The first of two public meetings will be held tonight to air the results of a nine-month study led by the Newell-Fonda schools Grade Realignment Committee, which includes a proposal to close the Fonda school building and turn the Newell building into a pre-kindergarten to 12th grade facility.
Nothing is set in stone, and the district's goal for the meetings is to gather as much public input on the buildings situation as possible, Superintendent Jeff Dicks said.
Tonight's meeting will begin at 7:30 at the school in Newell, and a similar meeting will be held October 2 at 7:30 at the Fonda building.
The committee feels that there could be considerable savings by combining all of the grades into one campus in Newell, Dicks said. "There could also be some gains in staff utilization and the ability to improve what we can offer by having everything in one place also," he said.
Sioux City Architects FEH Inc. have been consulted, and one possibility would be to build an addition onto the Newell school, adding four elementary classrooms. This would make it possible to arrange a K-6 wing in the building, according to Dicks.
The move is not one of desperation, but an example of the district attempting to be proactive, the superintendent says.
"This isn't a necessity right now - we don't have to do this. But Newell-Fonda has always been on the proactive side, and we are looking at the future. The potential savings compounded by 10 years would be considerable."
If the district chooses to retain both buildings, the Fonda structure remains viable, with the custodial staff putting in long summer hours to ensure that both schools are in good condition.
Fitting all of the grades in the Newell building should not overcrowd students. "It was a K-12 at one time, it could definitely fit," Dicks said. "But this is not all about saving money - we want to provide a nice learning environment opportunity, and that will be one thing we will be discussing."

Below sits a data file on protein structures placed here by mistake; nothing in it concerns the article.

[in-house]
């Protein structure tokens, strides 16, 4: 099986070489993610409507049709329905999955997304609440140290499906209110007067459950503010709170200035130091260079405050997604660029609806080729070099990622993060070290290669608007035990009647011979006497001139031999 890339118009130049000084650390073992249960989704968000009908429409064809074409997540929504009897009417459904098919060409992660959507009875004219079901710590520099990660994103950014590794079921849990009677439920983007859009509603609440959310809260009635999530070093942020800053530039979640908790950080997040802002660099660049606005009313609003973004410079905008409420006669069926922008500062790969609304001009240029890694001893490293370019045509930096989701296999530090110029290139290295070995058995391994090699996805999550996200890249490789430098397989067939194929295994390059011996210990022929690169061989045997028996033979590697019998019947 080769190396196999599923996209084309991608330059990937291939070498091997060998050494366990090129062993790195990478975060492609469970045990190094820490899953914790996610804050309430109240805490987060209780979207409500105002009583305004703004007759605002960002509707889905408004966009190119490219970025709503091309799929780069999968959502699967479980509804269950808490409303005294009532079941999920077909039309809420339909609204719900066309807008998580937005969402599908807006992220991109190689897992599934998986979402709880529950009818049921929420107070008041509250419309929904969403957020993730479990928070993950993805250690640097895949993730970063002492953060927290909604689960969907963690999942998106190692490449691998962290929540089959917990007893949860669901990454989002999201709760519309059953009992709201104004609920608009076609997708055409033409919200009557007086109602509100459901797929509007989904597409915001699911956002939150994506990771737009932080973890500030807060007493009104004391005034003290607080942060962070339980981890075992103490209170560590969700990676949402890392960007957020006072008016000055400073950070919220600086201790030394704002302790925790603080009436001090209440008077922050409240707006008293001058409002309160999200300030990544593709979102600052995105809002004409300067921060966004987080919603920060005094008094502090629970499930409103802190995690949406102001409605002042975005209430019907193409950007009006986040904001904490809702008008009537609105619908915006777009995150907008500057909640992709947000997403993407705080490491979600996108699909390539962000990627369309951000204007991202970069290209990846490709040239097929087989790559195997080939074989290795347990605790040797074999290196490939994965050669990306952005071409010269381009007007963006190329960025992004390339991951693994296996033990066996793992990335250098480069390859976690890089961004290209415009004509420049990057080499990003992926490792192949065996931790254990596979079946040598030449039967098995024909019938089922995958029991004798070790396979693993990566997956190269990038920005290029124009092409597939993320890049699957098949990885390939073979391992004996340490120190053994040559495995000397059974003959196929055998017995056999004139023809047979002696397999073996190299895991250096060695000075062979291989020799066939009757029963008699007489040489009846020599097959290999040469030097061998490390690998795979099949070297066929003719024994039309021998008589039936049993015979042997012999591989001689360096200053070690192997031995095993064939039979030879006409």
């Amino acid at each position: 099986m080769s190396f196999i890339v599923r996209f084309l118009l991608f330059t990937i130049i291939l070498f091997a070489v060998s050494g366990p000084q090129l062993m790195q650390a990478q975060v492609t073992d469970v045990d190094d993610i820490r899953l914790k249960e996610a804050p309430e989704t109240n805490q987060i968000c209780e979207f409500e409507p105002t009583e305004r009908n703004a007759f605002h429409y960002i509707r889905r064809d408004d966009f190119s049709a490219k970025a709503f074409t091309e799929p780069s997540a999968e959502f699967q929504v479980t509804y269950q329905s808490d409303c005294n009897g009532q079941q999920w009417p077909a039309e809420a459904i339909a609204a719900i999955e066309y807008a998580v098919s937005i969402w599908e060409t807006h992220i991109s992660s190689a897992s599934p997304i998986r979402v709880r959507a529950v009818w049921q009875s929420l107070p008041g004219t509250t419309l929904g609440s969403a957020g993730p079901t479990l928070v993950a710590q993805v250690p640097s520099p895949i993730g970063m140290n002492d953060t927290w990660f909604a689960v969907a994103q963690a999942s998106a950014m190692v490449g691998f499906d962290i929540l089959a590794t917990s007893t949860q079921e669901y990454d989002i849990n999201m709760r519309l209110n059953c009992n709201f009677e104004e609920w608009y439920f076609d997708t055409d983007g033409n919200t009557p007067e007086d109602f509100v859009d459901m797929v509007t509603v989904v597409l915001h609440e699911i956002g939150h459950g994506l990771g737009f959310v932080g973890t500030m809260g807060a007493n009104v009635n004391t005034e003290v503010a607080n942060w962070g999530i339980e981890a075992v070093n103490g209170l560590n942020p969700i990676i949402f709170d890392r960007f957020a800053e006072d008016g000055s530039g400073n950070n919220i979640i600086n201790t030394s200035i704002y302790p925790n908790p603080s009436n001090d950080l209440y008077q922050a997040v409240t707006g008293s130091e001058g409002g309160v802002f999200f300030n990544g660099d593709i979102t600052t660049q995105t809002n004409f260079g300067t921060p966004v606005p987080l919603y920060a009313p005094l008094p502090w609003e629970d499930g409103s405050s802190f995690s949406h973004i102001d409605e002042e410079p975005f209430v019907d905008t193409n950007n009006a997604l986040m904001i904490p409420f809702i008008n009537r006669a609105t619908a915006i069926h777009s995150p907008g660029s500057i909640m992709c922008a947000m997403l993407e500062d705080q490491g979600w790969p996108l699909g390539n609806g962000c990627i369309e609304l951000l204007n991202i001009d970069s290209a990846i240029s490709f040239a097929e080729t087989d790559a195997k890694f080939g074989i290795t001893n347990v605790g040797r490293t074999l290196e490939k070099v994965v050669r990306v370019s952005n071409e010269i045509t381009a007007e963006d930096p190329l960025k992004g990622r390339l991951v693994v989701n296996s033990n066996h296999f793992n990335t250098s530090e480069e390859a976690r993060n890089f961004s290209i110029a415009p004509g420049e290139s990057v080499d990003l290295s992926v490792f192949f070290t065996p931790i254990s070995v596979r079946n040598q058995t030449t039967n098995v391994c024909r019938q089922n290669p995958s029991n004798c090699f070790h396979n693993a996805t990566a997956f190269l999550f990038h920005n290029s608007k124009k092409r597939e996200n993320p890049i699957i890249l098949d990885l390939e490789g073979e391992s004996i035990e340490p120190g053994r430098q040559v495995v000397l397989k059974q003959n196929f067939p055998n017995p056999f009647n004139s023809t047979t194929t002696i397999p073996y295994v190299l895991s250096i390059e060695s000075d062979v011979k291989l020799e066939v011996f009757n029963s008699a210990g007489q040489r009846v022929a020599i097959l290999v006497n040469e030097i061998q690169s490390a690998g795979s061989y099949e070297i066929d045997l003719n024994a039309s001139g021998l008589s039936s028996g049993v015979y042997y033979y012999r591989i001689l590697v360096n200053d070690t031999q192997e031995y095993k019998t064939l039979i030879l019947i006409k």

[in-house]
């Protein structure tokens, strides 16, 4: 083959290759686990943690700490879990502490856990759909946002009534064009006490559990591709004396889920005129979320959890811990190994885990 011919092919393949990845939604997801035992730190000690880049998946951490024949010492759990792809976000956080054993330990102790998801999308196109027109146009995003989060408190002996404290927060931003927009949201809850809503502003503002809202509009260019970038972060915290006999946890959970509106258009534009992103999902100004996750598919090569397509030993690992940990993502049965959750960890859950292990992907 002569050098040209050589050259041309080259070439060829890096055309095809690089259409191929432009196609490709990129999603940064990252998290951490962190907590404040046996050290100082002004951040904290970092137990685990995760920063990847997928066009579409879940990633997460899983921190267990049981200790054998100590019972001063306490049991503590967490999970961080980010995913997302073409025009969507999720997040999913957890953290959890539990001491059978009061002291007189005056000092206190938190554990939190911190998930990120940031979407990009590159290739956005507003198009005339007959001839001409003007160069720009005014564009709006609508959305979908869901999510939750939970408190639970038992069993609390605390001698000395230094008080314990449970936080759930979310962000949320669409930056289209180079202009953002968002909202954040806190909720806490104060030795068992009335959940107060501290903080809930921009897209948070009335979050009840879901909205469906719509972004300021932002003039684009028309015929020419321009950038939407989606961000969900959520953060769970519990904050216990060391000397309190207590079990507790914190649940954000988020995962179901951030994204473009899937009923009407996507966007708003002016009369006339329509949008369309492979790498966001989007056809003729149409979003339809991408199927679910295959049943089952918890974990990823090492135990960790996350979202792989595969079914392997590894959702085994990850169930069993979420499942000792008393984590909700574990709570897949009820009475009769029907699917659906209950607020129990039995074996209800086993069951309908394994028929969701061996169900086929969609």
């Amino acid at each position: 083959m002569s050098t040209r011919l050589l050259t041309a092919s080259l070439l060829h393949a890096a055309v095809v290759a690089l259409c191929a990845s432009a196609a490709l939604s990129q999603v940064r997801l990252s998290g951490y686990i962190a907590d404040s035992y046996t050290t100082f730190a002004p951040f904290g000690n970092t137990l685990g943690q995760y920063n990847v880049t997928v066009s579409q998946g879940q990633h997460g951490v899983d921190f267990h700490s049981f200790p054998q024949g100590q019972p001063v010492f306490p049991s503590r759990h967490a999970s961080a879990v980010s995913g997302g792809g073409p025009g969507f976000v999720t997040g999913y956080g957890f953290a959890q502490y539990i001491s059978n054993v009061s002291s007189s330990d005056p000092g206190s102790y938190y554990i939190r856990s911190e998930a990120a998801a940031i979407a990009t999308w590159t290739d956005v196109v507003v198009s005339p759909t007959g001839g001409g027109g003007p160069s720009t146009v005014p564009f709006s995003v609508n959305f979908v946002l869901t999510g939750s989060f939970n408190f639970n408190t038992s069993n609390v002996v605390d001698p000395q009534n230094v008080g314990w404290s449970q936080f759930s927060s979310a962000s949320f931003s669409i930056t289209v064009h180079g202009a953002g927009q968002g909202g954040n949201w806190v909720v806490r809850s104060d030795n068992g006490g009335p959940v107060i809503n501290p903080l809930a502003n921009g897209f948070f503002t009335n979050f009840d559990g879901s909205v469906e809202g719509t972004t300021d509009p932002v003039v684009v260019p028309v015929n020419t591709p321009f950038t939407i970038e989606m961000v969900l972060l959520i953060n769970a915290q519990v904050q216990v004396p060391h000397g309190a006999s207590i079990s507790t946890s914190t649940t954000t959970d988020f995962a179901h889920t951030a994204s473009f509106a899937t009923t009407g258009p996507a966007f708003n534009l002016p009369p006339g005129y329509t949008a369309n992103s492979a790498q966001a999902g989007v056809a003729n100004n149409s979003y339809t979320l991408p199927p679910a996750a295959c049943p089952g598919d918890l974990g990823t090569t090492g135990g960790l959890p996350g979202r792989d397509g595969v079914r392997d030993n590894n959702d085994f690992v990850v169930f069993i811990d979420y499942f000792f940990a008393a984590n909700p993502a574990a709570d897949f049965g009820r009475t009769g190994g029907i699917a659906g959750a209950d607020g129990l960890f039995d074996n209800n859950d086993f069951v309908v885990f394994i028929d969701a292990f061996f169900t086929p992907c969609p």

The district expects a slight decline in student population for this school year, but projections for the future look pretty stable, the superintendent said. The proposal for closing the Fonda building has nothing to do with any potential for sharing with other districts, and N-F is not planning for any merger with any other district in the foreseeable future.
Rising fuel costs plays only a small role in the discussions. While the district would save heating costs on one building and would no longer need to bus Newell students to Fonda, it would still have to run bus routes to bring students of all grade levels from Fonda to Newell.
"It's impossible to determine where energy costs may go in the years ahead, and the committee has been quite careful not to try to pinpoint exact expenses and savings in this proposal, because so many factors can change," Dicks said.
The proposal could have some social benefits as well, with students of all ages sharing a building. When asked, Dicks said that might be the "hidden benefit" - noting that district has found great success with programs like Friday Football Readers where high school athletes go to the elementary classrooms to spend time with the younger children.
"Having that contact does make a difference. Come Friday, I can tell you that those kids are wearing their jerseys and high-fiving the football players, and it does build districtwide pride. There are probably some implications here like this that we havn't even considered."
Dicks said he isn't sure how Fonda residents will react to the proposal, but said he expects plenty of input from the town when the second meeting rolls around.
"It is always emotional any time you discuss the possibility of closing a town's school building - yes, we recognize that," he said.
So far, though, he said he has not heard a lot of reaction.
"It's early, and this is far from a foregone conclusion. This is discussion," Dicks said. "We are fortunate to have a great relationship between Newell, Fonda and Varina communities. It is a true partnership."
School leaders are hoping for good turnouts to the meetings and healthy discussion.
"It is very challenging to try to do community meetings this time of year, with all the sports and school activities going on at night, and the harvest season coming," Dicks said, "but we very much encourage people to come out and hear the proposals and share their thoughts with us."